Adam: Welcome to Reserved Seating. I’m Adam Riske.
Rob: And I’m Rob DiCristino.
Rob: She definitely spent some time glowering, if I remember correctly. Like you, I had a hard time following and/or caring about this one, though, and it wasn’t just the fact that we were half-conscious and bleary-eyed from the weekend’s adventures. It was because Ecks vs. Sever is a dull and lazy attempt at Matrix-sploitation that fails to inspire anything interesting between explosions and head whips. It sucks. The most exciting thing about it was watching your mailbox swing open when we retrieved the DVD.
Rob, what was this movie?
Rob: Considering the fact that you spent a lot of it trying to perform a patented Riske #walkout from your own home (No kidding, folks — He was roaming around the kitchen, laying on the floor, and doing everything he could to get away from his TV), I’m extraordinary impressed that you were able to manage that synopsis of Ecks vs. Sever. Better than I could do. Anyway, I think the film is a fairly well-meaning bit of follow-the-leader that tried to translate the Wachowskis' idiosyncratic Matrix into a more digestible (and far less philosophical) Happy Meal. It copies the recognizable details (black coats, sunglasses, Guns, Lots of Guns, etc.) and delivers them without understanding — or possibly without caring — what makes them interesting. It’s not alone, obviously, nor are any of those unforgivable sins, but the result is just a deeply boring viewing experience.
Adam: I don’t think it deserves a 0% score, but under the rules of Rotten Tomatoes, where it’s a pass/fail system, I understand why no one who’s watched it thought there was enough there for a recommendation. My guess as to why it didn’t make more bank would be 1) The title is ludicrous and single-handedly makes the movie sound like a punchline and 2) By 2002 the Matrix residual affection had already been given to Romeo Must Die, Crouching Tiger, Hidden Dragon, Equilibrium, Charlie’s Angels, and The One. Ballistic: Ecks Vs. Sever was too late to the game. The only thing that was going to get Matrix love at that point was a sequel to The Matrix.
I have to say though I am nostalgic for this type of action movie. It feels very New Line-ish, where a studio is trying to cash in on hip elements and make a movie of its time. This seems harder to do now because (as we coincidentally discussed last weekend) pop culture is so fragmented that there really are very few actual trends anymore of what’s popular in the mainstream.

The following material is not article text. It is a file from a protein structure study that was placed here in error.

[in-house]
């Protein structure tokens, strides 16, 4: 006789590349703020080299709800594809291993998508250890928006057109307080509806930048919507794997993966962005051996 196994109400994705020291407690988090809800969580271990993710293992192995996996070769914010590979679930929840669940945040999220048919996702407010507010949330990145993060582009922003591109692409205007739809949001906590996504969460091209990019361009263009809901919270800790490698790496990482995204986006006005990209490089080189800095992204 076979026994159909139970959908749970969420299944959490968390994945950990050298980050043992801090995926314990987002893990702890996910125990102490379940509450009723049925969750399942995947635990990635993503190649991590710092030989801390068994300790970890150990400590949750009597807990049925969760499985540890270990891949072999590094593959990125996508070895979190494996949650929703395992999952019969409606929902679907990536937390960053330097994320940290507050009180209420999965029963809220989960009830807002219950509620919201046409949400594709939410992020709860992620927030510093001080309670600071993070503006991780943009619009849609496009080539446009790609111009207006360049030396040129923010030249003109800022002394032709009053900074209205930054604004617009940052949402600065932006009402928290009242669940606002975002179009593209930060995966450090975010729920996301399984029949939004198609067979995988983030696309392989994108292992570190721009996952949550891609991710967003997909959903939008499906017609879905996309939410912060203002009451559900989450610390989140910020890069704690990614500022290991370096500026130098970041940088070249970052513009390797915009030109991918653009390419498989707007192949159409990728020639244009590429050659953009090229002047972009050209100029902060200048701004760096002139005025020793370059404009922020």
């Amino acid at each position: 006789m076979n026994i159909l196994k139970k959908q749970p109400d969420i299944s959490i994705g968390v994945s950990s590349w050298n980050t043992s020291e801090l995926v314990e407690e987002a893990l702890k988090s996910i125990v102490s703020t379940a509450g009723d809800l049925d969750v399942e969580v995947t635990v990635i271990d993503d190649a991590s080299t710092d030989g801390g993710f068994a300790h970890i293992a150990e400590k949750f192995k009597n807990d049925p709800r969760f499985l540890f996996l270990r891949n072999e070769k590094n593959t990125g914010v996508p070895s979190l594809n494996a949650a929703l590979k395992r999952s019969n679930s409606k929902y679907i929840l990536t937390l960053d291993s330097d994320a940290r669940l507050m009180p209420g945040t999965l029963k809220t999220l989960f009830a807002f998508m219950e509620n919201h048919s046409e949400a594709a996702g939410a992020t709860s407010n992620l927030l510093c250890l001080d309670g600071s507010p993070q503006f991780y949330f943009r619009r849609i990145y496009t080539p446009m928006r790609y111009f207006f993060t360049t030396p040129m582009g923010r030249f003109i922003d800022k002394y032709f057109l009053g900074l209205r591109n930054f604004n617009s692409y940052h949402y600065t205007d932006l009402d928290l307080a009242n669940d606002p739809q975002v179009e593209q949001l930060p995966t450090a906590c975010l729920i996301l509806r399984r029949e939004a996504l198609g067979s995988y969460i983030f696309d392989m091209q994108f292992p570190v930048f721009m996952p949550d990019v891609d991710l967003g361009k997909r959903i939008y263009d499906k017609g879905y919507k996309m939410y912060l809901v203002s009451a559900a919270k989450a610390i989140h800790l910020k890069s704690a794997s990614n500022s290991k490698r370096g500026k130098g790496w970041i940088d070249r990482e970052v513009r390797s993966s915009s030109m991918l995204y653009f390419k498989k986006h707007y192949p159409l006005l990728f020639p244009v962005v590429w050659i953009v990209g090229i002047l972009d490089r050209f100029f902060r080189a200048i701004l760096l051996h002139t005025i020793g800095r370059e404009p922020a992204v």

Do you think Ballistic: Ecks Vs. Sever could work in 2020 if they remade it? Who would you cast in the two lead roles?
Also, did you know there was a Game Boy Advance game called Ecks Vs. Sever released to strong reviews a full ten months before the film’s release? Apparently a sequel game (called Ballistic: Ecks Vs. Sever) came out shortly after the movie was in theaters which followed the movie’s plot line. It wasn’t as well received as the first game.
But I digress. An Ecks vs. Sever remake would need a plot overhaul if it wanted to rise any higher than Redbox status. I never got the sense that Ecks knew or cared who Sever was (Did I miss something? The video game suggests he knows her backstory), so finding a way to intertwine their stories and/or create more tension between them might make things compelling. You had to explain to me that Ecks’ wife and the Taliso Soto character weren’t the same person, which shows you just how bored I was. Hell, the movie isn’t really Ecks VERSUS Sever for more than ten minutes or so. How about Oscar Isaac and Samara Weaving for the leads? Get Walton Goggins for the Gregg Henry part, for sure. Most importantly: Bring back Ray Park! Pull a Casino Royale and just let that character cross over. He’d be all, “Oi! Give the fans what they want, mate! They wanna see Park! They wanna see the flippity-flip! You think Chris Pratt’s gonna do a proper flippity-flip? No way! I said to George [Lucas] once, I said: ‘You don’t think I can do it, do you?’ And he said, ‘That’s why I hired you, innit? The flippity-flip and the twirly-twirl.’ But he didn’t believe, right? A billion dollars later, he believed! Ron Howard, right? He didn’t let me do the twirly-twirl, and, you know, we saw what happened there.”
Alright. Time to get serious. Let’s rank Kaos’ filmography from worst title to best:
1. The Lost Medallion: The Adventures of Billy Stone
2. Ballistic: Ecks vs. Sever
3. Tekken 2: Kazuya’s Revenge
5. Dead Earth (2020!)
6. Zero Tolerance
Adam: Oh, Park. The only change I would make to your ranking is swapping #3 and #4. I can see headlines that say “Fah is meh.” Reel talk: I think any appreciation I had for Ballistic: Ecks Vs. Sever came from the “Making Of” supplement we watched on the DVD after the movie was over. Kaos seems like a nice dude who tried to make a good movie. The IMDB trivia makes the case that the movie was hurt by producer interference. I guess we’ll never know. Anything else to say about Ballistic: Ecks Vs. Sever?
Rob: Aside from “Don’t watch it”? Nope! What are we talking about next week?
Adam: We’re reviewing the new Vin Diesel movie, Bloodshot. Until next time…
Rob: These seats are reserved.